Latest Gamma-ray burst Stories
Detectable for only a few seconds but possessing enormous energy, gamma-ray bursts are difficult to capture because their energy does not penetrate the Earth's atmosphere.
NASA reported recently that astronomers can say with certainty there is no fear of a supernova being close enough to hurt Earth, especially by 2012.
A peculiar cosmic explosion first detected by NASA's Swift observatory on Christmas Day 2010 was caused either by a novel type of supernova located billions of light-years away or an unusual collision much closer to home, within our own galaxy.
An international team of astronomers has used the brief but brilliant light of a distant gamma-ray burst as a probe to study the make-up of very distant galaxies.
NASA's Fermi team recently released the second catalog of gamma-ray sources detected by their satellite's Large Area Telescope (LAT).
Space is a violent place. If a star explodes or black holes collide anywhere in our part of the Milky Way, they’d give off colossal blasts of lethal gamma-rays, X-rays and cosmic rays and it’s perfectly reasonable to expect Earth to be bathed in them.
Beginning Sunday, September 18, 2011 at NASA's launch facility in Fort Sumner, New Mexico, space scientists from the University of New Hampshire will attempt to send a balloon up to 130,000 feet with a one-ton instrument payload to measure gamma rays from the Crab Pulsar, the remains of a supernova explosion that lies 6,500 light years from Earth.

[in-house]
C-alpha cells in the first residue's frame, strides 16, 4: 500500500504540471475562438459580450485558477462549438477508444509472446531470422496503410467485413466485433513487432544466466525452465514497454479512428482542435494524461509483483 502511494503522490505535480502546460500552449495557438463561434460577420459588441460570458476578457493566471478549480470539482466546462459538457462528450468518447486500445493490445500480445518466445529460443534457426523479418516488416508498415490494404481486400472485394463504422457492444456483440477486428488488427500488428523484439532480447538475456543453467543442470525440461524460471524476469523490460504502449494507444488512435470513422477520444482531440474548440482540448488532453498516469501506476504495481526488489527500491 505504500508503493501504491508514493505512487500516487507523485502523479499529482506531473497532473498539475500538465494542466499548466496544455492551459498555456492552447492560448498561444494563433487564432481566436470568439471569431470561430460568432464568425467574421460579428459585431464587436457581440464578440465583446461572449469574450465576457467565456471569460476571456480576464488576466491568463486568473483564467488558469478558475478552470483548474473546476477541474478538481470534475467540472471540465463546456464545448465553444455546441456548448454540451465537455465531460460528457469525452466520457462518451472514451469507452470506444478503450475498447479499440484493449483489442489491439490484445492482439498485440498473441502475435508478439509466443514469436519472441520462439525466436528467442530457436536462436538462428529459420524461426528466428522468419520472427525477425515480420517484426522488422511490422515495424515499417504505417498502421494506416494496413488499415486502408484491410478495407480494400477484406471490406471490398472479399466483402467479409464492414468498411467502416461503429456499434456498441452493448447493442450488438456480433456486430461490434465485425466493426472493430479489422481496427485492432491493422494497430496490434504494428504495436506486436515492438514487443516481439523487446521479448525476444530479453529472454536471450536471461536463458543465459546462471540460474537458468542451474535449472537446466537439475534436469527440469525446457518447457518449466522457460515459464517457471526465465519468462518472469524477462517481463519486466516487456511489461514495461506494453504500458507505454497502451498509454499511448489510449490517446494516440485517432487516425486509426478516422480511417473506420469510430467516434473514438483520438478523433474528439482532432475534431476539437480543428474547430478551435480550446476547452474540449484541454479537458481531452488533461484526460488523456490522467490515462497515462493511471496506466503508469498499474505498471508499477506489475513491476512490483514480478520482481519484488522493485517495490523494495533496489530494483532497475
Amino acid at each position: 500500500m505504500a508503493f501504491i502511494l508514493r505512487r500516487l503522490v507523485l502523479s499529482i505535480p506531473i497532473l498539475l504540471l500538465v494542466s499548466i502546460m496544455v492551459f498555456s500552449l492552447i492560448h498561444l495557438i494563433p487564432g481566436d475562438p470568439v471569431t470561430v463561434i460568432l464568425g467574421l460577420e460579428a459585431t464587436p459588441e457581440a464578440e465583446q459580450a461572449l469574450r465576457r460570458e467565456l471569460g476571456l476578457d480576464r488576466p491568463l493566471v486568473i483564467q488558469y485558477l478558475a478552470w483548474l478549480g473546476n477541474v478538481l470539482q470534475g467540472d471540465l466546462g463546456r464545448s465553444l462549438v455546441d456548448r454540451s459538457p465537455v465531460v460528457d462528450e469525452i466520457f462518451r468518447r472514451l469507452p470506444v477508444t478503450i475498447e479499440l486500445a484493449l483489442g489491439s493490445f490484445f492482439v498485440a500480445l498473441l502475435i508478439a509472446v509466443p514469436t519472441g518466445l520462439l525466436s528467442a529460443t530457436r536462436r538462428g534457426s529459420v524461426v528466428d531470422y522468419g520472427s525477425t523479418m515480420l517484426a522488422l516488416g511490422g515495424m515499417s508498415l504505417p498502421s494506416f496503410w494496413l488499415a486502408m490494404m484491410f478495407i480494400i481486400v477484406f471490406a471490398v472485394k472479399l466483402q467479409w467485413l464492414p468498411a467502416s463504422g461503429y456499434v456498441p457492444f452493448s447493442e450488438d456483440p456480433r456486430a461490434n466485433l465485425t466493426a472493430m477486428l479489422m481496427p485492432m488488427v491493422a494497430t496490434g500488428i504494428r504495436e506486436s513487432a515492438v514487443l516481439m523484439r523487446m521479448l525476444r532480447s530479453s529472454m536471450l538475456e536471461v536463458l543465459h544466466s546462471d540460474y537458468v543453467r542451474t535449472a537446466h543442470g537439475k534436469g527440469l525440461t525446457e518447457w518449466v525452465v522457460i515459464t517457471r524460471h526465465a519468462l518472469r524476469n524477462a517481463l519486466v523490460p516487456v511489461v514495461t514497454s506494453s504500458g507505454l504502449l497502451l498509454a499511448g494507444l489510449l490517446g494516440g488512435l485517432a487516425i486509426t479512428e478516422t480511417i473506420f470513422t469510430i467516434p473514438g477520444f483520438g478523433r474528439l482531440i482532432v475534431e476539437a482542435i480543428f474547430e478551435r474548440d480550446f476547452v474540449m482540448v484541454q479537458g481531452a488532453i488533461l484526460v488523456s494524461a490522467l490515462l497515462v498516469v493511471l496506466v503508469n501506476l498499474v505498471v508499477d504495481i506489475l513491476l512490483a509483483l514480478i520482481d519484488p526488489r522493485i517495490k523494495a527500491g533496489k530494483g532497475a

Every three hours, NASA's Fermi Gamma-ray Space Telescope scans the entire sky and deepens its portrait of the high-energy universe.
Gamma-Ray Astronomy -- Gamma-ray astronomy is the astronomical study of gamma rays. Long before experiments could detect gamma rays emitted by cosmic sources, scientists had known that the universe should be producing these photons. Work by Feenberg and Primakoff in 1948, Hayakawa and Hutchinson in 1952, and, especially, Morrison in 1958 had led scientists to believe that a number of different processes which were occurring in the universe would result in gamma-ray emission. These...
Hypernova -- A hypernova is a theoretical type of supernova produced when exceptionally large stars collapse at the end of their lifespan. In a hypernova, the core of the star collapses directly into a black hole and two extremely energetic jets of plasma are emitted from its rotational poles at nearly light speed. These jets emit intense gamma rays, and are a candidate explanation for gamma ray bursts. Theorists have come up with several plausible explanations for hypernovae. It may...
Gamma-Ray Burst -- In astronomy, Gamma-ray bursters (GRBs) are flashes of gamma rays that last from seconds to hours, the longer ones being followed by several days of X-ray afterglow. They occur at random positions in the sky several times each day. They are now believed to result from tremendous explosions in far away galaxies, during the creation of a black hole from a dying star or two colliding neutron stars. The black hole, surrounded by a rotating disk of matter falling into it,...